Select Board divided on vote to fund façade improvement program


Select Board divided on vote to fund façade improvement program
The Northborough Select Board recently approved a sign and facade program. (Photo/Tami White)

NORTHBOROUGH – A split vote by the Select Board allocated $250,000 in American Rescue Plan Act (ARPA) funds for a sign and façade program.

Chair Mitch Cohen and members Kristen Wixted and Julianne Hirsh voted for the program on Sept. 18 while members Laura Ziton and Lisa Maselli voted against.

Northborough’s sign and façade program explained

The program was first presented to the Select Board on Sept. 11 by Planning Director Laurie Connors.

Connors said the program came from suggestions from the town’s downtown revitalization consultants who have been working with the Master Plan Implementation Committee (MPIC).

The draft version of the program called for matching grants of up to $2,000 for sign replacement projects and up to $20,000 in matching grant funds for façade improvement.

Connors presented examples of what various properties in Northborough could look like using the program — painted brick restored to its original color, awnings and new signs, planters, window details like shutters, a decorative cornice at the top of the building and landscaping improvements like street trees.

RELATED CONTENT: Northborough Planning Board weighs sign, façade program

The program will be open to businesses and owners of buildings that contain a business or mixed-use throughout town, though applications for properties in the Downtown Business District will be prioritized. Chain stores and restaurants will not be eligible.

A committee made up of Connors, Inspector of Buildings and Zoning Enforcement Officer Bob Frederico and Design Review Committee member and architect Dario DiMare would award the grants.

The committee would begin to receive applications as soon as possible, though it would not begin reviewing applications until Feb. 1. All projects must be completed by Nov. 1, 2026.

Under federal guidelines, all ARPA funds must be spent by Dec. 31, 2026.

Concerns, support

When the project returned before the Select Board on Sept. 18, some board members voiced concerns.

Hirsh advocated for the committee awarding the grants to be more than three people. Ziton said she worried that the program wasn’t equitable.

“We’re picking and choosing a limited number of businesses that are going to qualify,” Ziton said.

She was also concerned that the town’s sign bylaw was “outdated.” In 2022, Town Meeting rejected an article that would have, in part, amended the town’s sign bylaw to prohibit internally lit signs.

RELATED CONTENT: Northborough sign bylaw amendment fails at Town Meeting

“I still don’t feel like we have a real good idea of what we want the downtown to look like,” Ziton said.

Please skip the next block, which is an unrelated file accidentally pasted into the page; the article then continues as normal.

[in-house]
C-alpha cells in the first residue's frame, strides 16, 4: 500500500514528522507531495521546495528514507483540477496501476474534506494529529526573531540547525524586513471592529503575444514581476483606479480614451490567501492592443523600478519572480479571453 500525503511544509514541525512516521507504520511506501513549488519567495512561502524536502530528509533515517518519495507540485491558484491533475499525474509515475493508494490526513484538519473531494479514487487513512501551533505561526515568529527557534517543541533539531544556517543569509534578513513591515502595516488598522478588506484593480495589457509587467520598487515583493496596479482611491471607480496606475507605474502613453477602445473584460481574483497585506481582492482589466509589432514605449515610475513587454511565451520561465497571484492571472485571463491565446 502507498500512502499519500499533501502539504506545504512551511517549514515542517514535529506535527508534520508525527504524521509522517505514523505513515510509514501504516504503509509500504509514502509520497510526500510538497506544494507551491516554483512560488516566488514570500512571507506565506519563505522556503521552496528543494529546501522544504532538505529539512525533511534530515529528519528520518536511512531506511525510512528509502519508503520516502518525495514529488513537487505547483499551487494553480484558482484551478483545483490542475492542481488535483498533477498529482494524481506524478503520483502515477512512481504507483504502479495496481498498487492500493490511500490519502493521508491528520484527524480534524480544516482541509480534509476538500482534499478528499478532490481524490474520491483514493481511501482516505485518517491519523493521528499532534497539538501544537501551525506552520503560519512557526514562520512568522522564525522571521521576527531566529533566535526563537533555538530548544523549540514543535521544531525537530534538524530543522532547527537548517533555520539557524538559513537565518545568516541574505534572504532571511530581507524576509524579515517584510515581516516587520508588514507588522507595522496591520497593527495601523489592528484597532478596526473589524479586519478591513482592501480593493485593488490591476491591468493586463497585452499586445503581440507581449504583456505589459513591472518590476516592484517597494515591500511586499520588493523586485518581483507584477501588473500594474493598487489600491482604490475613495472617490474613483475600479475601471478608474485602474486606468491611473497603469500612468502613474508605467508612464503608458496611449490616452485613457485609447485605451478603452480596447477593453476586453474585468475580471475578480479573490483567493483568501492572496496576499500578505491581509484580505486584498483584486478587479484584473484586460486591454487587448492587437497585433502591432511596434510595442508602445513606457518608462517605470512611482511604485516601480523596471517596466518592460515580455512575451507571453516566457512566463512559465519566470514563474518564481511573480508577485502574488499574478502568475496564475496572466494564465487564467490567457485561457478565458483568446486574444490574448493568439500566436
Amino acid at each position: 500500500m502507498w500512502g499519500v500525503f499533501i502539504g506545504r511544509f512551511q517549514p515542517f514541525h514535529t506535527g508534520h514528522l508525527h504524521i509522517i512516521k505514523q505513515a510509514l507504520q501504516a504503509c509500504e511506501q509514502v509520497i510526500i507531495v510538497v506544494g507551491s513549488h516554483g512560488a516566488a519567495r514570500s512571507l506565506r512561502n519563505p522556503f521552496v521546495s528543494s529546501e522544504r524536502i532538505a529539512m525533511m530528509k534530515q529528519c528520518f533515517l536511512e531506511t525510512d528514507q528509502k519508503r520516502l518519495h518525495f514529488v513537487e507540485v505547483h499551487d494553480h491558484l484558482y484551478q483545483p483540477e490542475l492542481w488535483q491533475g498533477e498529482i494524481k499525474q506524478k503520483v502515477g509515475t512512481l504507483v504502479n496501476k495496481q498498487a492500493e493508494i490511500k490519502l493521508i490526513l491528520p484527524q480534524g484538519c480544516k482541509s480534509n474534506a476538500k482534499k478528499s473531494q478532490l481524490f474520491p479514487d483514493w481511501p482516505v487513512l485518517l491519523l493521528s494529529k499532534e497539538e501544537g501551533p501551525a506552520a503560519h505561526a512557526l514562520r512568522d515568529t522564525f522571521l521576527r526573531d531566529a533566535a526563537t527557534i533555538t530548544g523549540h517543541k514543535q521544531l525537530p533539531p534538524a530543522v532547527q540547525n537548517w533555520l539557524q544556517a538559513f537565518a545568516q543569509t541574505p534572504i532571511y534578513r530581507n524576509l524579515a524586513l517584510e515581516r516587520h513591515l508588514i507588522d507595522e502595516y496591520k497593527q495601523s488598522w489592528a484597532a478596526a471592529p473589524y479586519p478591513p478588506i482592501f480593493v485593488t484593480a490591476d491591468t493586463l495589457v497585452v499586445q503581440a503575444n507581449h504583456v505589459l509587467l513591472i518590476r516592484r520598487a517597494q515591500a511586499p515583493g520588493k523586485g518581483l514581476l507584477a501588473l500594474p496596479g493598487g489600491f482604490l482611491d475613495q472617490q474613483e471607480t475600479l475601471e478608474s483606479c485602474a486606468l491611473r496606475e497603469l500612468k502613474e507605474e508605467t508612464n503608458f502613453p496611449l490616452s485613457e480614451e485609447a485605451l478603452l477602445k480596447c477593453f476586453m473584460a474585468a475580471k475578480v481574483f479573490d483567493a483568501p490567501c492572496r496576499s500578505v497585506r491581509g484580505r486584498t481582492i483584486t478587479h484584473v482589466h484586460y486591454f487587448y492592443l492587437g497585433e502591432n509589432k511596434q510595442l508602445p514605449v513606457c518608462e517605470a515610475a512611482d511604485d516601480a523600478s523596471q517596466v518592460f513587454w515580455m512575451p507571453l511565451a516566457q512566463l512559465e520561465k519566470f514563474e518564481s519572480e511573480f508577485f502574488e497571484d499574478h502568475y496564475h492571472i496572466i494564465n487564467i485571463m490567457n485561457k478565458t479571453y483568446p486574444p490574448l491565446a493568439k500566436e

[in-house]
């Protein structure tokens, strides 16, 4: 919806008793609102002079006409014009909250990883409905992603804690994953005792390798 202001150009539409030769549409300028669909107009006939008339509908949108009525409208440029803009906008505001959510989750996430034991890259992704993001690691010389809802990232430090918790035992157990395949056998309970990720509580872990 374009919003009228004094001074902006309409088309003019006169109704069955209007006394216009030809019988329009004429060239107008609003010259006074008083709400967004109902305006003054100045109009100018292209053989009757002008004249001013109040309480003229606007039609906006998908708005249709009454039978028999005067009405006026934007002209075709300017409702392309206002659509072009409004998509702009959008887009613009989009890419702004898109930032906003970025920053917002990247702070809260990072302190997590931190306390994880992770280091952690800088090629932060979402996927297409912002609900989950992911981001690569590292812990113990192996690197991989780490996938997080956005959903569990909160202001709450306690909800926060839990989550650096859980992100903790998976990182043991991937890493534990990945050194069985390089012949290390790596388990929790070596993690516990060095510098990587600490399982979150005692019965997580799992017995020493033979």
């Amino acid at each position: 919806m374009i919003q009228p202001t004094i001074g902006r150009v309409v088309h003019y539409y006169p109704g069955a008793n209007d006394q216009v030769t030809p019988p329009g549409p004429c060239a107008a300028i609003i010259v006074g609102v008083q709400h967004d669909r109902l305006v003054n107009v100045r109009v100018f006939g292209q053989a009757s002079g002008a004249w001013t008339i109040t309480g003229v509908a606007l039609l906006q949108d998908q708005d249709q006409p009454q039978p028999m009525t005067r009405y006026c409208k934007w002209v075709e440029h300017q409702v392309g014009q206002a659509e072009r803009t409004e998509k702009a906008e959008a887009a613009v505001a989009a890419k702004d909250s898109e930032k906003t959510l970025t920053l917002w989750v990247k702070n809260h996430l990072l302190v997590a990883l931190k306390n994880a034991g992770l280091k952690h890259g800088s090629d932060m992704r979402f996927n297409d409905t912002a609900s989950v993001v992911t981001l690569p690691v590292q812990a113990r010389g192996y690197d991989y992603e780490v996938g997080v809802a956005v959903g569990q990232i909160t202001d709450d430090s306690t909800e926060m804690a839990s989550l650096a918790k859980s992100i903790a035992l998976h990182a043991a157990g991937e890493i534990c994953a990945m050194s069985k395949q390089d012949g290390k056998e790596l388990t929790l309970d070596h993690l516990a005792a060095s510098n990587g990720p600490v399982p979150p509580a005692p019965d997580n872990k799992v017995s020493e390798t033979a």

She said she worried that if the board approved the program, there weren’t guidelines from the perspective of consistency.

Her concerns were echoed by Maselli.

“I think you put the cart before the horse if you don’t have bylaws and more defined looks for this program,” she said.

Cohen argued that, if Northborough was going to start this program, the town couldn’t wait to start it after the Attorney General approved bylaw changes that are voted on during Town Meeting in April.

“I wish the sign bylaw proposal that had been placed before Town Meeting a couple of years ago had passed, that would be a better situation. The town made that decision,” Cohen said.

He said there were “important criteria” consistent with the proposal that were in the requirements; internally-lit signs, for example, were deemed ineligible for the program.

Cohen and Connors said if the board voted against the program, then there wouldn’t be a sign and façade program using the ARPA funds. Cohen said a program could be funded through taxpayer dollars.

“The value of this is it’s money that fell out of the sky, so to speak, from the federal government, and we’re trying to find good uses for it,” he said. “I think this is a really, really good use for it.”

Others voiced their support. Wixted argued that everyone benefited if the buildings looked nice.

MPIC Chair Rick Leif said the program was presented to the committee.

“I think the committee felt, and I personally feel, that it will help to start to move forward in a small way the bigger ideas that are being generated by the downtown revitalization plan,” Leif said.

Prior to voting in favor, Hirsh asked if the board could get an update on interest in the program, the types of businesses that applied and for what after the February deadline. She also asked that all three committee members be present when decisions are made.

No posts to display